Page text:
This is coming much more into focus as the DOL steps up its enforcement efforts. In 2021, it launched a specific initiative to address employee misclassification in residential care, nursing facilities, home health services, and other providers in the post-acute care industry. As of November 2022, it had banked some notable results, including:
- completion of 1,600 investigations
- discovery of violations in 80% of its reviews
- recovery of over $28.6 million in back wages and damages for almost 25,000 workers
- imposition of nearly $1.3 million in civil penalties for willful violations
As federal and state agencies continue to scrutinize staffing agencies in the healthcare industry, here’s a roundup of some 1099 misclassification lawsuits which provide important takeaways for healthcare facilities.
Florida Home Health Company Ordered to Pay Damages to Its Care Provider (2022)
A Florida federal court granted summary judgment in a 1099 misclassification lawsuit and awarded liquidated damages when a home healthcare agency misclassified a care provider who was a live-in companion.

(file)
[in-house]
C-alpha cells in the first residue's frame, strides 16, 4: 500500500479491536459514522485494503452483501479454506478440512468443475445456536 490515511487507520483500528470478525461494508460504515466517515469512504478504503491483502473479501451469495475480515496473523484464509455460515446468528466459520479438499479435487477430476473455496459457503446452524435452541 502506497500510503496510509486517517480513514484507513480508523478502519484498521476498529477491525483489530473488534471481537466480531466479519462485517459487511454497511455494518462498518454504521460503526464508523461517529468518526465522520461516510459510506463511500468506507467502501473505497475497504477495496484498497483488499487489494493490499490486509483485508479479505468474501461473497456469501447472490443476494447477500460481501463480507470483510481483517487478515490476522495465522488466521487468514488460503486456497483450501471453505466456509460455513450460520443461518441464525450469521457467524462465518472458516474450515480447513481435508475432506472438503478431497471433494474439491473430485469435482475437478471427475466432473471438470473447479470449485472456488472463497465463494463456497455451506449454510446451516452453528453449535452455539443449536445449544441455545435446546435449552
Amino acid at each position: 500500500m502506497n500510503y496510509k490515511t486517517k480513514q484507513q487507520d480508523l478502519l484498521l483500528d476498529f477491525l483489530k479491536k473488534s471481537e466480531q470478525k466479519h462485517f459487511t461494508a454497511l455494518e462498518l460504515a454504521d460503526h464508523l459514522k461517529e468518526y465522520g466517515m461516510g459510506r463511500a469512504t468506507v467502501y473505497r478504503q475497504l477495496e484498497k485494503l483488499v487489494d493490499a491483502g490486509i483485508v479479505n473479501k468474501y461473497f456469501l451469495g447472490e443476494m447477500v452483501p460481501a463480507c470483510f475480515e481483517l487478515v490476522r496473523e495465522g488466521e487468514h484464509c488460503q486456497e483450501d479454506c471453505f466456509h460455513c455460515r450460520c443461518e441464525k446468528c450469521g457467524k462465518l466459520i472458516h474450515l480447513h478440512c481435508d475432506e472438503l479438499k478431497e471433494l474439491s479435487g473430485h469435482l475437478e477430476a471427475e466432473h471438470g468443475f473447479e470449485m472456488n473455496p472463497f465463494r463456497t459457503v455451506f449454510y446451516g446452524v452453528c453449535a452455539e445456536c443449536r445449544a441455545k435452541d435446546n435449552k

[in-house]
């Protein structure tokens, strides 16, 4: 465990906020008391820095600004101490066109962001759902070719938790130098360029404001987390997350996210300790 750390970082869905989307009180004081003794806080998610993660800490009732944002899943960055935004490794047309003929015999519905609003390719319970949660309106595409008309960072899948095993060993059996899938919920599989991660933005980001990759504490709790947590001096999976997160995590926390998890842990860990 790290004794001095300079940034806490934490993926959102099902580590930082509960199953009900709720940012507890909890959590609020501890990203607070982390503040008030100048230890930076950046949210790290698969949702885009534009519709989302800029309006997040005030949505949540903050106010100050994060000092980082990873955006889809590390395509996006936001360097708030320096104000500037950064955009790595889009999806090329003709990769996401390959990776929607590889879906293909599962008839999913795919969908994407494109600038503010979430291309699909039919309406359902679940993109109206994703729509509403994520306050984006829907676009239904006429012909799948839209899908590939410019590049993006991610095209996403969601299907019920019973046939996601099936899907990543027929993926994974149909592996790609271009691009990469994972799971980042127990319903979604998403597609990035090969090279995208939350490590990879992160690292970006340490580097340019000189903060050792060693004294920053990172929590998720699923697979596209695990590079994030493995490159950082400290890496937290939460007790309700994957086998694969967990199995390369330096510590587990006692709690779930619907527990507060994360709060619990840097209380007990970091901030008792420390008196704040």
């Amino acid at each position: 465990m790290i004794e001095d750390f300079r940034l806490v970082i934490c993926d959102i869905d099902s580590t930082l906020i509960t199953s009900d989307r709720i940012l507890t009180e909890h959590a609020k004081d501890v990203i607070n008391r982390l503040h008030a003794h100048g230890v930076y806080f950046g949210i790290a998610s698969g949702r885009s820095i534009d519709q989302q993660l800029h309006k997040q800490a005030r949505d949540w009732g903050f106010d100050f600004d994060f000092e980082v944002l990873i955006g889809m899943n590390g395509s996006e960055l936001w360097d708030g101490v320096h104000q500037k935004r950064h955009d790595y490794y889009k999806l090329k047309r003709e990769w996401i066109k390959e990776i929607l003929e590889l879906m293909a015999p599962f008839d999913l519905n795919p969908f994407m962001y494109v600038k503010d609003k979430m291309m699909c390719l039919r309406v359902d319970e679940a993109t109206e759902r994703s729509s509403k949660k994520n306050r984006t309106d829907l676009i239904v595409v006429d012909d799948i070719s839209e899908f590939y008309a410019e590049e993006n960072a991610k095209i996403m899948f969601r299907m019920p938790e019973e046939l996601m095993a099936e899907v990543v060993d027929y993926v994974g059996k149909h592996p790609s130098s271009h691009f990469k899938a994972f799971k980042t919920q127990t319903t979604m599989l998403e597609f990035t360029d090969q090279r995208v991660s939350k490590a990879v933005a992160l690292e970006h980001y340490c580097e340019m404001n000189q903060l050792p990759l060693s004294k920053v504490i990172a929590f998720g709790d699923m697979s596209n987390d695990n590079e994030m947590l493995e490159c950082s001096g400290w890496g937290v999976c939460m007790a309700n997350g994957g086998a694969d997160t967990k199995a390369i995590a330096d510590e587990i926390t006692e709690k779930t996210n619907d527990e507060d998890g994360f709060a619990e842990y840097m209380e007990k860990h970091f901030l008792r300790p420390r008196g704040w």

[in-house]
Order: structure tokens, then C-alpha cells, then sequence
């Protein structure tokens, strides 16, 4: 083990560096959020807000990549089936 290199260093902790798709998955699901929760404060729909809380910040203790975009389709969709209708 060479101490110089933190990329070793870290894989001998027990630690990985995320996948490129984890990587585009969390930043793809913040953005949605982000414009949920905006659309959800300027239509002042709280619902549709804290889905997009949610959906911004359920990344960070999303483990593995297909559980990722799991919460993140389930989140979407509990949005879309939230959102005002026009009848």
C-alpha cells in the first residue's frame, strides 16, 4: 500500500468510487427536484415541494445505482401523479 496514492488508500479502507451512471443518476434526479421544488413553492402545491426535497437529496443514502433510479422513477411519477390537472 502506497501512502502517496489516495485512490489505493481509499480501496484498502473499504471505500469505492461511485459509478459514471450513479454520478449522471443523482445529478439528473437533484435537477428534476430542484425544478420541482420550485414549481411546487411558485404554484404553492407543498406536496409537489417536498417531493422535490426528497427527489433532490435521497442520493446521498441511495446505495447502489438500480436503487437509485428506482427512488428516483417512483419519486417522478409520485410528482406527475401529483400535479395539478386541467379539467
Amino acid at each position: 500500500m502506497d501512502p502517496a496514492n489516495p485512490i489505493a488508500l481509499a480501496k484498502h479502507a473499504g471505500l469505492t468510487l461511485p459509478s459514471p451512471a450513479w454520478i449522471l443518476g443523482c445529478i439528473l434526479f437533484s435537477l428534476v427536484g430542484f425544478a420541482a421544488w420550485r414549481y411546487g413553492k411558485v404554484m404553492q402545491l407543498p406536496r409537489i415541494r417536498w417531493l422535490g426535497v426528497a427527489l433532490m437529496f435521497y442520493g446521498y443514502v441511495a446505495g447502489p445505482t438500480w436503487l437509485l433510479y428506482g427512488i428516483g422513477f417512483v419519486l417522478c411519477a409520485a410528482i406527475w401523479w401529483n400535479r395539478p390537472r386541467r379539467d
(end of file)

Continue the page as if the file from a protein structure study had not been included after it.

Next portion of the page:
Takeaway: The court found that the agency exercised significant control over the work of the provider, which was based on, among other things, its authority to fire the provider and its direct supervision over the provider. For example, the staffing agency required the provider to follow a policy handbook and to provide regular reporting on progress calendars, intervention logs, incident reports, and medical treatment visits.
As 1099 staffing agencies look to minimize their legal exposure, they will find ways to reduce their supervisory control over their workers. This will either leave healthcare facilities with temporary staff that are not properly trained and supervised or, to ensure quality of care, healthcare facilities may need to fill in the supervisory gap, increasing their risk of facing a 1099 misclassification lawsuit.
Virginia Nurse Staffing Agency Ordered to Pay Over $7.2 Million (2022)
A nationwide healthcare staffing agency was found to have misclassified over 1,100 nursing professionals as independent contractors instead of employees over a five-year period, according to a Virginia federal court judgment.
Takeaway: The court’s findings noted that the staffing agency portrayed its workers as employees to certain facility clients, but as contractors to others. This is important because even though a facility arranges for 1099 nurses from a staffing agency, that agency’s relationship with other facilities could have an effect on the overall classification of those workers.